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3 Myths of the Investment World

- By Rupert Hargreaves

The investment world is full of myths, so separating separating fact from fiction is vital if you want to succeed over the long term as an investor.

Charlie Munger (Trades, Portfolio), vice chairman of Berkshire Hathaway (BRK-A)(BRK-B) and Warren Buffett ( Trades , Portfolio )'s right-hand man, has spoken about these investment misconceptions at length before. As a result, it would be a good idea to look back at some of his advice on these topics because there is always something to learn from this great investor and thinker.


First, Munger has repeatedly warned investors that there are many people out there who will try to sell you the best story. These stories should be ignored:


"People have always had this craving to have someone tell them the future. Long ago, kings would hire people to read sheep guts. There's always been a market for people who pretend to know the future. Listening to today's forecasters is just as crazy as when the king hired the guy to look at the sheep guts."



Trying to tell the future is impossible, and forecasting is just as unpredictable. Some surveys have shown that, on average, forecasters are incorrect more often than they are correct. As a result, this is something every investor should consider before believing what Wall Street analysts say.

As Munger alluded to in the quote above, there has always been, and always will be, someone willing to try and predict the future. More often than not, they will tell you what you want to hear. It is best to ignore these prognosticators, as they may push you into making decisions that you might be comfortable with based on nothing more than rumor and speculation.

Munger's warning about forecasting ties in quite nicely to his next piece of advice, which is to be aware of optimists:


"The Greek orator was clearly right about an excess of optimism being the normal human condition, even when pain or the threat of pain is absent. Witness happy people buying lottery tickets or believing that credit-furnishing, delivery-making grocery stores were going to displace a great many superefficient cash-and-carry supermarkets."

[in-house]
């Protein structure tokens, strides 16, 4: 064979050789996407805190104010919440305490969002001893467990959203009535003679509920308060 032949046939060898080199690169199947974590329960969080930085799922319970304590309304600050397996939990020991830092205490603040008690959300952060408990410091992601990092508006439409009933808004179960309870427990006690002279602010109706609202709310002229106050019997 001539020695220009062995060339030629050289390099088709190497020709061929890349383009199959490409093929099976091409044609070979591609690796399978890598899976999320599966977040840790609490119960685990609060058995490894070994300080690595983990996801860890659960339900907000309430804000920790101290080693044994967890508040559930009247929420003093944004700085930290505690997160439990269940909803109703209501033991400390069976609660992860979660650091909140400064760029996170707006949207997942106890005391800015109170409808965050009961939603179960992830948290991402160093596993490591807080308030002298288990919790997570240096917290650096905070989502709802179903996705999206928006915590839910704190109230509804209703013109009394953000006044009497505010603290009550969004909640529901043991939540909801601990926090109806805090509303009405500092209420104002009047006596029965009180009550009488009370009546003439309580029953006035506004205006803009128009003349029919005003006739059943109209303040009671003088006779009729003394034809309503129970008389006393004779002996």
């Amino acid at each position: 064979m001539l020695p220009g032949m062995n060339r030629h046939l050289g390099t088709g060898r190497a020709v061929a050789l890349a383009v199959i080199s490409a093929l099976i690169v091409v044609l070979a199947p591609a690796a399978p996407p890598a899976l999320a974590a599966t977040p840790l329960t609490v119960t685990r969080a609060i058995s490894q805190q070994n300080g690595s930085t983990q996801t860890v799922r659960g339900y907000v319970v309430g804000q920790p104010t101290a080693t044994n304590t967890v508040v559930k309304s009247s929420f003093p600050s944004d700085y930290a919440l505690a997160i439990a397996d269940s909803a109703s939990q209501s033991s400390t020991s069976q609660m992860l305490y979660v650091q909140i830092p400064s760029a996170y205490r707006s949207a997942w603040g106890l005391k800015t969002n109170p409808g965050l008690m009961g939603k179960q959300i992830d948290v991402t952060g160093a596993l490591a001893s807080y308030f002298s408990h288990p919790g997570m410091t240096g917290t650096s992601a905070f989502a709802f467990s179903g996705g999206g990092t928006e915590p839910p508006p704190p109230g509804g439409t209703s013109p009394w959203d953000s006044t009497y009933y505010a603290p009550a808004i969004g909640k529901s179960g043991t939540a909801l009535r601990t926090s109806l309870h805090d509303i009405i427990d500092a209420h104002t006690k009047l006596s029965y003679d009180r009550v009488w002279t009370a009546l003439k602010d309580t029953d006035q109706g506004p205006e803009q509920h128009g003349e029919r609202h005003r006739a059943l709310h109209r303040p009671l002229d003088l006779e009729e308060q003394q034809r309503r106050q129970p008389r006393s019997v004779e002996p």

People generally tend to be optimistic because it is challenging to be the opposite. Research shows that psychologically, people feel losses more than they feel gains, so it is easier to be an optimist than it is to be a pessimist. This is particularly true of Wall Street analysts, who generally have a bullish outlook on the market and the stocks they cover. It is unusual to see a sell rating on blue-chip companies, or indeed any companies come to think of it.

Analysts' optimism is undoubtedly to blame. Being too optimistic will cloud your judgment and prevent you from asking tough questions. Rather than taking the optimist's view of "how much I can make," every investment should be viewed through the lens of "how much can I lose?"

The next investment myth refers to beta and portfolio risk:


"Beta and modern portfolio theory and the like-- none of it makes any sense to me. We're trying to buy businesses with sustainable competitive advantages at a low, or even a fair, price. How can professors spread this [nonsense that a stock's volatility is a measure of risk]?"



Once again, this miconception ties into the two above. Everyone wants to be a forecaster, and everyone wants to try to predict the future. Academics believe beta can help you do just that as it will, in theory, allow you to build a portfolio around a set range of volatility. This idea also plays nicely into optimism myth in that supporters of beta are hopeful it will help them reduce losses. This is just not true.

Munger believes these three myths dominate investors' minds. While people have always had a craving for forecasts, more often than not, their predictions are incorrect. In addition, humans tend to be optimistic and, therefore, projections rarely consider the downside. Finally, investors must come to grips with the fact that equity risk cannot be condensed down into one neat formula.

Disclosure: The author owns shares of Berkshire Hathaway.

Read more here:

  • Klarman: Find Your Edge and Stick to It
  • Charlie Munger on Envy and Jealousy
  • Buffett on Diversification: There Are Not That Many Wonderful Companies Out There



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This article first appeared on GuruFocus.